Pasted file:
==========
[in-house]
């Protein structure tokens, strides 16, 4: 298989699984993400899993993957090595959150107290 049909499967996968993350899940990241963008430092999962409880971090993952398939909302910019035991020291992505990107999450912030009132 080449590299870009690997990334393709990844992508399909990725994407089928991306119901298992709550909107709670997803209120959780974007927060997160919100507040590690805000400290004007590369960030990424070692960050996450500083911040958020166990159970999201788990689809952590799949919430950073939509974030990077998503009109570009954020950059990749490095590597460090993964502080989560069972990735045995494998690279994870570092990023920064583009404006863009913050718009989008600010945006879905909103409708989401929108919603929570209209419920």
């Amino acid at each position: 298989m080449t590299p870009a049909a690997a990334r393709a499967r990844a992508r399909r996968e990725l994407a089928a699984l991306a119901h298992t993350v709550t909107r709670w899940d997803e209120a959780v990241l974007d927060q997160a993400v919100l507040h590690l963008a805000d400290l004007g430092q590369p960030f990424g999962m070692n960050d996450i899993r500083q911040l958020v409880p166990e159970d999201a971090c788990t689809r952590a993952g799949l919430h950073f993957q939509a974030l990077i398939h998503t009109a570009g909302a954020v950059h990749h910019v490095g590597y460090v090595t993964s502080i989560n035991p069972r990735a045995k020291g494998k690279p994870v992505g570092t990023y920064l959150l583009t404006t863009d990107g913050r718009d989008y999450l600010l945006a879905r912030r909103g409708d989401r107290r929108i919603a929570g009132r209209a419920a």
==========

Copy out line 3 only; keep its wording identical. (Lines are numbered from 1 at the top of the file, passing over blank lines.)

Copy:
């Amino acid at each position: 298989m080449t590299p870009a049909a690997a990334r393709a499967r990844a992508r399909r996968e990725l994407a089928a699984l991306a119901h298992t993350v709550t909107r709670w899940d997803e209120a959780v990241l974007d927060q997160a993400v919100l507040h590690l963008a805000d400290l004007g430092q590369p960030f990424g999962m070692n960050d996450i899993r500083q911040l958020v409880p166990e159970d999201a971090c788990t689809r952590a993952g799949l919430h950073f993957q939509a974030l990077i398939h998503t009109a570009g909302a954020v950059h990749h910019v490095g590597y460090v090595t993964s502080i989560n035991p069972r990735a045995k020291g494998k690279p994870v992505g570092t990023y920064l959150l583009t404006t863009d990107g913050r718009d989008y999450l600010l945006a879905r912030r909103g409708d989401r107290r929108i919603a929570g009132r209209a419920a």